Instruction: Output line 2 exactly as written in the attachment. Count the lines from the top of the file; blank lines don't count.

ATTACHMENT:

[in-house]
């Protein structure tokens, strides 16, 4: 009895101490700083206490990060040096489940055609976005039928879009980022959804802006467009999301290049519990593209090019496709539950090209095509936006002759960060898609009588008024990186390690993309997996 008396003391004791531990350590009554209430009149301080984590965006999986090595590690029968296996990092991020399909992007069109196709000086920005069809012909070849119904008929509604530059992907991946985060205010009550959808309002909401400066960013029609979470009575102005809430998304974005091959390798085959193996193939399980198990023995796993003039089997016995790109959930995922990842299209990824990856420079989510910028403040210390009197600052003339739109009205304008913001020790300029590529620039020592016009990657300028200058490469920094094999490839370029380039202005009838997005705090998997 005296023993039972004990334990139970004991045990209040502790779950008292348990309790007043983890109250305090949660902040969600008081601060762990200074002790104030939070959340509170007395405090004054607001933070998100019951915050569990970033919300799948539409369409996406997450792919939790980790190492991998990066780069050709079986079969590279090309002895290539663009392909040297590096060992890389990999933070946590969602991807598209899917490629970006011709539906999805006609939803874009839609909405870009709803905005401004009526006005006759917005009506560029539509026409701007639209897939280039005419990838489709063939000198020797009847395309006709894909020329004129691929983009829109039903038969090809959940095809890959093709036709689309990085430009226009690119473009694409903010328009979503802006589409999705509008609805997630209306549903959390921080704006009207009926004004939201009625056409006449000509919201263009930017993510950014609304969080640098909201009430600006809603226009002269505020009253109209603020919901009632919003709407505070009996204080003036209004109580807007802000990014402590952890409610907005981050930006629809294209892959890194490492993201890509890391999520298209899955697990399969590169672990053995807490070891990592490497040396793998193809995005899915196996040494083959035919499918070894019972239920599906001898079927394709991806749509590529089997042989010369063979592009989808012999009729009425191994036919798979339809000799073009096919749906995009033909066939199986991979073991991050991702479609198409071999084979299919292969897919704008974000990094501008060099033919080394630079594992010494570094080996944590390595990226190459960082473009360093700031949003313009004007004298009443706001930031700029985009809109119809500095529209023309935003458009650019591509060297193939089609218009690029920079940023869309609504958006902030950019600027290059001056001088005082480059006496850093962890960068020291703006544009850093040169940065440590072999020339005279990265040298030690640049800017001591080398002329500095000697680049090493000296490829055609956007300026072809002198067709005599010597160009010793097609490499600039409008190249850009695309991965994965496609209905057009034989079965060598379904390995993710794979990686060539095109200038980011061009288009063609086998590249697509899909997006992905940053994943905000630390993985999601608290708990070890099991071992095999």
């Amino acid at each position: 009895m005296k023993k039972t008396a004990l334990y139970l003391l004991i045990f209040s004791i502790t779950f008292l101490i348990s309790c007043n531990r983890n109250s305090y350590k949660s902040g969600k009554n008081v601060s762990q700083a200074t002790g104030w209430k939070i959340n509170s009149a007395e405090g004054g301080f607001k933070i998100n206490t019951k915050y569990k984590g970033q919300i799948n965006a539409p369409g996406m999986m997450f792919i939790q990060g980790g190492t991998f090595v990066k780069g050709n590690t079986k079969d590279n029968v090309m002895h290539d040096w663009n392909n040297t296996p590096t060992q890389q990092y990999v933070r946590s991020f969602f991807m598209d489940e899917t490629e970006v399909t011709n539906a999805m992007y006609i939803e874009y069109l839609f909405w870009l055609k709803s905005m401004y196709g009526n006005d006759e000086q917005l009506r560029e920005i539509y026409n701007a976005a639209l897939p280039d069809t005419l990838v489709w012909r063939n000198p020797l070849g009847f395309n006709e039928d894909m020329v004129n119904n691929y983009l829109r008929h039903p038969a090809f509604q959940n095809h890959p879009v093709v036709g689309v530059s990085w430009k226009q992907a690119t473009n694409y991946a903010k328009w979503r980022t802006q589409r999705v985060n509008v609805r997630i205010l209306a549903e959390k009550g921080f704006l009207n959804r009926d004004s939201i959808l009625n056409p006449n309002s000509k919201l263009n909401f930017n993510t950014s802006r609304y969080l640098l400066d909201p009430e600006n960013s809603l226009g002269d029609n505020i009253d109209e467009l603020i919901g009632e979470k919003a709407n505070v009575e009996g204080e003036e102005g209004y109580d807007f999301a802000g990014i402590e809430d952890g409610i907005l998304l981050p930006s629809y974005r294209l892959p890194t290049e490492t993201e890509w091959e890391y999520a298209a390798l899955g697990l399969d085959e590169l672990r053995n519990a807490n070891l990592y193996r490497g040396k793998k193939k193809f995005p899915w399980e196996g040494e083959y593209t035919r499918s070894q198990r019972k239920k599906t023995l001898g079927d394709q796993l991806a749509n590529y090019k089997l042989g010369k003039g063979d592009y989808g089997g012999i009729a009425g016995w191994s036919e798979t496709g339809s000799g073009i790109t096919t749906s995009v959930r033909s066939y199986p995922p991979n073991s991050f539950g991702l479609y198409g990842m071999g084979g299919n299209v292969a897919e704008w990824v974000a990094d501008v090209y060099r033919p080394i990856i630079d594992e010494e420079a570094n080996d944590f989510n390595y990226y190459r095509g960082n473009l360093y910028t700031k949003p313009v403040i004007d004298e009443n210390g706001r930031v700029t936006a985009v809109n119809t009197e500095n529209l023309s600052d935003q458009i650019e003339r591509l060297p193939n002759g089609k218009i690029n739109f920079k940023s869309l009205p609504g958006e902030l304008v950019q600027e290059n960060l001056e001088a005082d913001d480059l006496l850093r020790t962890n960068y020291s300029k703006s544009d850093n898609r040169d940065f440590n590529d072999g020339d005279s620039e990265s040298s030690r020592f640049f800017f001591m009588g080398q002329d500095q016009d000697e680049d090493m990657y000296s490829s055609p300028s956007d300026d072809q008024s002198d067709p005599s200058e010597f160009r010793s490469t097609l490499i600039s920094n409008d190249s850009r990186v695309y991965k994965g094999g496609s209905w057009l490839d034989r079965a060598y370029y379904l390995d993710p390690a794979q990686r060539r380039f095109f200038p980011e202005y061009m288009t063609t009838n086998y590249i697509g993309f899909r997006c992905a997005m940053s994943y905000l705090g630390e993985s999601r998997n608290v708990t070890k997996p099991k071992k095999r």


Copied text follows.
């Protein structure tokens, strides 16, 4: 009895101490700083206490990060040096489940055609976005039928879009980022959804802006467009999301290049519990593209090019496709539950090209095509936006002759960060898609009588008024990186390690993309997996 008396003391004791531990350590009554209430009149301080984590965006999986090595590690029968296996990092991020399909992007069109196709000086920005069809012909070849119904008929509604530059992907991946985060205010009550959808309002909401400066960013029609979470009575102005809430998304974005091959390798085959193996193939399980198990023995796993003039089997016995790109959930995922990842299209990824990856420079989510910028403040210390009197600052003339739109009205304008913001020790300029590529620039020592016009990657300028200058490469920094094999490839370029380039202005009838997005705090998997 005296023993039972004990334990139970004991045990209040502790779950008292348990309790007043983890109250305090949660902040969600008081601060762990200074002790104030939070959340509170007395405090004054607001933070998100019951915050569990970033919300799948539409369409996406997450792919939790980790190492991998990066780069050709079986079969590279090309002895290539663009392909040297590096060992890389990999933070946590969602991807598209899917490629970006011709539906999805006609939803874009839609909405870009709803905005401004009526006005006759917005009506560029539509026409701007639209897939280039005419990838489709063939000198020797009847395309006709894909020329004129691929983009829109039903038969090809959940095809890959093709036709689309990085430009226009690119473009694409903010328009979503802006589409999705509008609805997630209306549903959390921080704006009207009926004004939201009625056409006449000509919201263009930017993510950014609304969080640098909201009430600006809603226009002269505020009253109209603020919901009632919003709407505070009996204080003036209004109580807007802000990014402590952890409610907005981050930006629809294209892959890194490492993201890509890391999520298209899955697990399969590169672990053995807490070891990592490497040396793998193809995005899915196996040494083959035919499918070894019972239920599906001898079927394709991806749509590529089997042989010369063979592009989808012999009729009425191994036919798979339809000799073009096919749906995009033909066939199986991979073991991050991702479609198409071999084979299919292969897919704008974000990094501008060099033919080394630079594992010494570094080996944590390595990226190459960082473009360093700031949003313009004007004298009443706001930031700029985009809109119809500095529209023309935003458009650019591509060297193939089609218009690029920079940023869309609504958006902030950019600027290059001056001088005082480059006496850093962890960068020291703006544009850093040169940065440590072999020339005279990265040298030690640049800017001591080398002329500095000697680049090493000296490829055609956007300026072809002198067709005599010597160009010793097609490499600039409008190249850009695309991965994965496609209905057009034989079965060598379904390995993710794979990686060539095109200038980011061009288009063609086998590249697509899909997006992905940053994943905000630390993985999601608290708990070890099991071992095999």